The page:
Despite such entries in Sister Hedda’s journal, the sheer terror felt by the nuns rarely surfaces in her accounting, but the journal made clear that they knew that in time they were bound to fall into Japanese hands.

By December 1942, an escape plan was underway for the sisters and several foreign planters, including other nuns, but it required yet another 8-mile hike on jungle trails and wading rivers where, Sister Hedda wrote, “It was a sight to watch eight white figures with our skirts pinned up, moving slowly toward the opposite bank.

They waited from a jungle perch for rescue. Three days before their planned departure, about 500 Japanese soldiers came ashore nearby.

On New Year’s Eve 1942, the nuns and 25 others who would eventually be rescued from the island made their way in darkness to the beach in Teop harbor.

As they neared the beach, Father Albert Lebel, an American priest from Maine, told them: “’A submarine is going to pick you up.’” Sister Hedda wrote. “Our hearts must have stopped beating for a moment. We hadn’t anticipated this means of deliverance.”


World War II veteran Hank Kudzik, 93, poses for a portrait at the Naval Heritage Center following the “Sea of White” ceremony, June 5 in Washington, D.C., that remembers the Battle of Midway at the United States Navy Memorial. Kudzik served on the USS Nautilus (SS-168) submarine during the Battle of Midway. (Matt McClain/The Washington Post)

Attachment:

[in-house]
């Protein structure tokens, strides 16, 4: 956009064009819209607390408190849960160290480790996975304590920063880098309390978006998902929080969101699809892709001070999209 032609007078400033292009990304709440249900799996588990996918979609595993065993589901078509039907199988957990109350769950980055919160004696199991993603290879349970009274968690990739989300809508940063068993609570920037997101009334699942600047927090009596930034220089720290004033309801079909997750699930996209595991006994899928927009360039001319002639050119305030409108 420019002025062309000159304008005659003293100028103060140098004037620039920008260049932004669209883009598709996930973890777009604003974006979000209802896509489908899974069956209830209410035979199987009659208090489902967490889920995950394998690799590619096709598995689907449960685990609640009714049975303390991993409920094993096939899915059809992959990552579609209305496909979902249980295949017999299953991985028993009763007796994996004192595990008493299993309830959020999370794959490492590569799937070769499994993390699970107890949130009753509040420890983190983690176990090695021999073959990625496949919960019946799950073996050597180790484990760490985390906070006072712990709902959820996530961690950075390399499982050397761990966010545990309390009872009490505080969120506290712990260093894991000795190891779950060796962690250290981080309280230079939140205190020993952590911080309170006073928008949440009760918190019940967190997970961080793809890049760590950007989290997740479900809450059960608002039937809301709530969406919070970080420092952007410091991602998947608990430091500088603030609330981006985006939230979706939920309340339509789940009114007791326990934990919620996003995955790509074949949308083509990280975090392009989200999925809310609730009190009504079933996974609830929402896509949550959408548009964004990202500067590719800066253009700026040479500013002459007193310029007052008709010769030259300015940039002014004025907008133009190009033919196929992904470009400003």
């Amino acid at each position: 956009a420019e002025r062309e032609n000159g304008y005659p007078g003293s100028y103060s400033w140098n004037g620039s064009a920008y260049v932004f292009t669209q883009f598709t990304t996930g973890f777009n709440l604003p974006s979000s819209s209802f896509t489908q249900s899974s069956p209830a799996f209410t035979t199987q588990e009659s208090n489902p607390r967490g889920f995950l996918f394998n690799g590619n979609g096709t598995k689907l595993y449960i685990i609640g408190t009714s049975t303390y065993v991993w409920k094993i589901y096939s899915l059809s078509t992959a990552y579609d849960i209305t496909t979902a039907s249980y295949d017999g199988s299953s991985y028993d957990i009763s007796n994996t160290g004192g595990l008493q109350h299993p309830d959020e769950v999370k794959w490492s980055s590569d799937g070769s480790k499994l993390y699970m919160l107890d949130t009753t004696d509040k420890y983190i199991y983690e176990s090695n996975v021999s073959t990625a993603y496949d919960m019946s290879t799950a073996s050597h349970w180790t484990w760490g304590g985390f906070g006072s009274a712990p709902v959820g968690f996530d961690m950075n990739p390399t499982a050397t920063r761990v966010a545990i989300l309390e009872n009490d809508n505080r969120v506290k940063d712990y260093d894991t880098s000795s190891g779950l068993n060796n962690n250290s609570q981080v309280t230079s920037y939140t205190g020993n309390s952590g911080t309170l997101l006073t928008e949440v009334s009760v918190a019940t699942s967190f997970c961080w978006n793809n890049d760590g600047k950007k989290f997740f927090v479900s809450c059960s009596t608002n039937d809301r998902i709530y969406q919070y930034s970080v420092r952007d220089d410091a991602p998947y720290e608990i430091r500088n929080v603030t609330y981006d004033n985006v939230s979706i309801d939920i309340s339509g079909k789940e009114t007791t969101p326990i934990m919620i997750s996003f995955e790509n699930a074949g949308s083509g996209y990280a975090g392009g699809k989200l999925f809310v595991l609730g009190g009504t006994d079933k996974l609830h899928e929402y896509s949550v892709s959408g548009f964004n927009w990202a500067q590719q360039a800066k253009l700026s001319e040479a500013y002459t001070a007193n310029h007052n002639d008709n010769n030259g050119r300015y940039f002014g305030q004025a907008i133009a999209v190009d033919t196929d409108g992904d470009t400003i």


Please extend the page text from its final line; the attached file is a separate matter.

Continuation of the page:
By then, the USS Nautilus already had nosed up to within to about 100 yards of the beach, actually touching sand with her bow, according to Hank Kudzik, who was a petty officer on the 371-foot submarine.

“To find this spot was tricky. We had to be sure that the ladies knew where this spot was,” said Kudzik, 93, who recently was in Washington to commemorate the pivotal Battle of Midway. “They didn’t want the enemy to see what they were doing, so they had to be very careful.”

The Nautilus sent in three crew and the 29 people were ferried out to the sub in local launches.

“All our guns were manned in case we had to fight our way out,” Kudzik said. “The locals helped quite a lot. The brought their boats. They were paddled, and some of the natives were swimming behind. Then they had to get up the side of the submarine.”

As Sister Hedda’s journal put it: “You cannot put into words the feeling that one has for those of one’s own country, especially when one is miles from home and running away from the Japanese.”

Kudzik offers a moderately different take on that enthusiasm.

“I think it was quite a shock to them when they saw the inside of a submarine,” he recalled this month.

About three days later the nuns and other passengers were transferred to a Navy patrol craft.

“They actually prayed for us. They bid us good hunting and goodbye,” Kudzik said.

A rather fanciful portrayal of the nuns and the Nautilus was broadcast in 1958 on the TV show “The Silent Service,” with one of the nuns — Sister Mary Irene — making a guest appearance at the tail end of the show.

Following the war, all four of the nuns returned to Buka Island. The last of them died in 1999.

“I do think that they all suffered from what we now call [post-traumatic stress disorder],” said Sister Eileen, who has been a nun for 60 years and knew the Buka nuns. “When they came back, maybe people let them talk about it for a little bit, but again, nuns don’t make fusses over each other very long. People would hear it, and then okay, that’s enough.”